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Extrinsic VS Intrinsic Motivators

Updated: Apr 7

A narcissistic parent will always focus on their children's external: their looks, their accomplishments, their awards, their achievements, their academics, their athletics.


They truly view their children as extensions of themselves. So, when their children do well, it reflects upon them as parents- and a narcissistic parent needs the world to believe they are exceptional at everything they do, especially parenting.


Your children quickly learn that their worth is about the external, so they start to look towards extrinsic motivators and rewards as proof of their worth and their value.

They are conditioned to link how they do, with who they are. Their worth becomes externally motivated.


These include: points, grades, money, marks, awards. If they don't perform to unrealistic expectations and standards, they are losers. They have no worth, they are unworthy of affection and attention.


This is how their narcissistic parent rewards them: you do well, you make me look good, and I might give you some attention and some affection. You might get a reward. They are constantly striving to please this parent.


So, your work, your focus needs to be on your children's internal attributes. And to focus on helping them align more with intrinsic rewards and motivators.


Things like: purpose, interest, mastery, curiosity, pride. This will last them a lifetime and it won't be connected to their worth. They immerse themselves in activities, athletics, academics because they enjoy it; they seek to master the skill; they take pride in their hard work; they're curious about the outcome of their work and dedication; their immersion gives them purpose.


This all sounds great Chantal, but you're more than likely wondering, how do I teach my children to be intrinsically motivated?


  1. Praise their effort and not their outcome. Rather than saying "you're so smart" say things like "you worked so hard. You must be so proud of yourself."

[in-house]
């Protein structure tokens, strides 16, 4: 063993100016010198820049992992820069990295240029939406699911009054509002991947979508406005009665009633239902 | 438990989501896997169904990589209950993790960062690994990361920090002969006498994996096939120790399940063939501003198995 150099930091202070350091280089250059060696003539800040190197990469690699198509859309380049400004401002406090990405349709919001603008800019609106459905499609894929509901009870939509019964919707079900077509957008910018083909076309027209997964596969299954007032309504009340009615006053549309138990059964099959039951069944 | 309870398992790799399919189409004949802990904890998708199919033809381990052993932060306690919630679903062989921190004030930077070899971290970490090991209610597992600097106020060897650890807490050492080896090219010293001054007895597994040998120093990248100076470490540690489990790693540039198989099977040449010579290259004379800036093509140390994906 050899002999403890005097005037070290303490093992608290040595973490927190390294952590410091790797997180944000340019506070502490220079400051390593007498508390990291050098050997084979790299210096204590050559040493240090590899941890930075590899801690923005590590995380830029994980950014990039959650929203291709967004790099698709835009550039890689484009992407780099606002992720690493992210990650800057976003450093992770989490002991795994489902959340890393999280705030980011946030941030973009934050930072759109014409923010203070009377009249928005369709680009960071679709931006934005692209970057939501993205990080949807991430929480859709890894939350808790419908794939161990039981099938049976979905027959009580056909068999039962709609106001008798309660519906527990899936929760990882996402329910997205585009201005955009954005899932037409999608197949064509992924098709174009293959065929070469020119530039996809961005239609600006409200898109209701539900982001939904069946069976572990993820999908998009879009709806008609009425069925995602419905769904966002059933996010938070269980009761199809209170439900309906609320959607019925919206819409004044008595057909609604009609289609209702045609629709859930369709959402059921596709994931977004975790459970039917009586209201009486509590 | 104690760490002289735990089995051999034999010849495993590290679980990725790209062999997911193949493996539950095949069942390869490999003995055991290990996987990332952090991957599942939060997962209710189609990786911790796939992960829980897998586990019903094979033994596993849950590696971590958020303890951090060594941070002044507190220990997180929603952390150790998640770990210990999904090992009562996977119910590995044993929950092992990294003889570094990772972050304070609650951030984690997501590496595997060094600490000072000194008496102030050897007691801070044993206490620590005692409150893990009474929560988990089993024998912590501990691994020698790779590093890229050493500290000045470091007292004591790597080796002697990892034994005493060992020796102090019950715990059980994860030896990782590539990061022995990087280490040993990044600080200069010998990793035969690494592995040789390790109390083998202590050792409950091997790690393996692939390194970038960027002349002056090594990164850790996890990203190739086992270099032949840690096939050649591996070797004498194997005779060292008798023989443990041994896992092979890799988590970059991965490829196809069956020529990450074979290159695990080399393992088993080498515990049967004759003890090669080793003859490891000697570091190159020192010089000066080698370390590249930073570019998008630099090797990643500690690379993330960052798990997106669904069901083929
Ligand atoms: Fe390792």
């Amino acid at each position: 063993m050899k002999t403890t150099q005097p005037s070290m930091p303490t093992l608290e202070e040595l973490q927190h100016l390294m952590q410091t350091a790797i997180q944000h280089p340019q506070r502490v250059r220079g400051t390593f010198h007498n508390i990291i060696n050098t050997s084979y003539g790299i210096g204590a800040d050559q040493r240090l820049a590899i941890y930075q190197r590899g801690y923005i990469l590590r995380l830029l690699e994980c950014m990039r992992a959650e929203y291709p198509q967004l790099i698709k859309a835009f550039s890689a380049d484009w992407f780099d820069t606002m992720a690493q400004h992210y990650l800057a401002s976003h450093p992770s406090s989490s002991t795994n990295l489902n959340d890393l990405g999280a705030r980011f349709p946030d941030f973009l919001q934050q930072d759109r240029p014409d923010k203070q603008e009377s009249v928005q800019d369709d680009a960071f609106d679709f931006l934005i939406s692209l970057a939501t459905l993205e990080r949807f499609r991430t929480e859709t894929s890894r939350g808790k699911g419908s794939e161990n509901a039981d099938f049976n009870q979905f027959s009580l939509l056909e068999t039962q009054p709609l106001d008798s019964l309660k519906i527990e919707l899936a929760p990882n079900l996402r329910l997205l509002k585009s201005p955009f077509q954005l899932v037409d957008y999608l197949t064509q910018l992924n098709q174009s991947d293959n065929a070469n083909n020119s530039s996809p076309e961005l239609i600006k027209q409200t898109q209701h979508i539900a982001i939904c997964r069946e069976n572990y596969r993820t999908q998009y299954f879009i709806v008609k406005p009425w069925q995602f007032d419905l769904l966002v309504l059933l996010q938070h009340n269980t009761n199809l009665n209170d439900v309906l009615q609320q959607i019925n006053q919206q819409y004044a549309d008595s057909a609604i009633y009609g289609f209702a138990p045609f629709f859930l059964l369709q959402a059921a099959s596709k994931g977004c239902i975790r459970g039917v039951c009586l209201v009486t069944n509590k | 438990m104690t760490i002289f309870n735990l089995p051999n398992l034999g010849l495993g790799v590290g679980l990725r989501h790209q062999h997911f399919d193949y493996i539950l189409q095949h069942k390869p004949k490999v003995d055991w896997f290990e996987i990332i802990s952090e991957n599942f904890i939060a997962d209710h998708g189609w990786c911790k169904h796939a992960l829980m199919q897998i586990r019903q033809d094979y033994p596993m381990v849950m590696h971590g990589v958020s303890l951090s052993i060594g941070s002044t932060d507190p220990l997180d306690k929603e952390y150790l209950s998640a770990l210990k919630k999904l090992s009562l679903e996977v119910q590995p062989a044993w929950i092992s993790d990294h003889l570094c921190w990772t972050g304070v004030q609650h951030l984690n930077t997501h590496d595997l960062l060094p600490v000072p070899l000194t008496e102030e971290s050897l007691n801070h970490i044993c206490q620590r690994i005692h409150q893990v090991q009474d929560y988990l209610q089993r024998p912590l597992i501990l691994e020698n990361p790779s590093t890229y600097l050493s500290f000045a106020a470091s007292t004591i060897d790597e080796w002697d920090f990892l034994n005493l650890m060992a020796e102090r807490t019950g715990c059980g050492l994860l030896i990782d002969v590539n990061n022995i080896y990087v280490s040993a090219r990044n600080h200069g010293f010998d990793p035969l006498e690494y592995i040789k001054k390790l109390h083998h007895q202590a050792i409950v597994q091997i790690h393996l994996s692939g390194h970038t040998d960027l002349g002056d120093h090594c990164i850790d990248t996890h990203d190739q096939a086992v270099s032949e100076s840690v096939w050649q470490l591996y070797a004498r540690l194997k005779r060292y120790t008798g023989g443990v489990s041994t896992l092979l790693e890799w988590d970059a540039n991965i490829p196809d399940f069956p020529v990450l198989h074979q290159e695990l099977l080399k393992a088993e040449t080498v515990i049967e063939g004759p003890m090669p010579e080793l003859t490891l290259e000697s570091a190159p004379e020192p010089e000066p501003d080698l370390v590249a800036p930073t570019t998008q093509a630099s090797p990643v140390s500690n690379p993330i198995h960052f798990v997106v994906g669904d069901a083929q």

2. Point out their progress: we all start as novices when learning a new skill. We are bound to not be good at it if it's new. To make mistakes. So point out the progress they're making to help them see they are moving forward, even if it's at a snails pace. Feeling successful will naturally build intrinsic motivation to continue.

  3. Encourage independence and autonomy. Do this by giving your children choices, within parameters that are age appropriate. This can be around food, clothing, books, chores, activities they do etc. Don't rush to solve their problems or issues for them. Let them struggle, again, within age appropriate parameters. Talk them through resolving their problems and issues. Guide them until they're able to resolve them on their own.

  4. Have realistic expectations that are age appropriate. We all have off/bad days. We don't expect perfection, only that we try our best on any given day, depending on the variables at play (sleep, food, mood etc.)

  5. Point out the good things about your children, the good things they do. Limit cristicism, shame, judgement. "Promote what you love rather than bashing what you hate." Change their inner dialogue, they get enough criticism from their other parent.

  6. Limit your focus on extrinsic motivators. You don't have to fully abstain from them, but do try to be cognizant of how frequently you praise them for their high grades versus their hard work. And always try to have them reflect on how they feel about themselves "you must be so proud of yourself" versus you simply saying you're proud of them. That way they look to themselves as guides for how well they're doing and don't need to rely on other's praise to feel good about themselves.



Your job is to help refocus their motivation on the intrinsic versus the extrinsic, so that their worth is more on who they are, and not on what they do.


It helps to rewrite the internal dialogue that their other parent is narrating: your worth is tied to how well you perform, and your performance dictates how much affection and attention I may dole out.


You have to be the antidote to their other parent's toxicity.


Reminder: you're playing the long game. What you do now may not start to pay off until much further down the road, but it will pay off.


Keep going. 🤍

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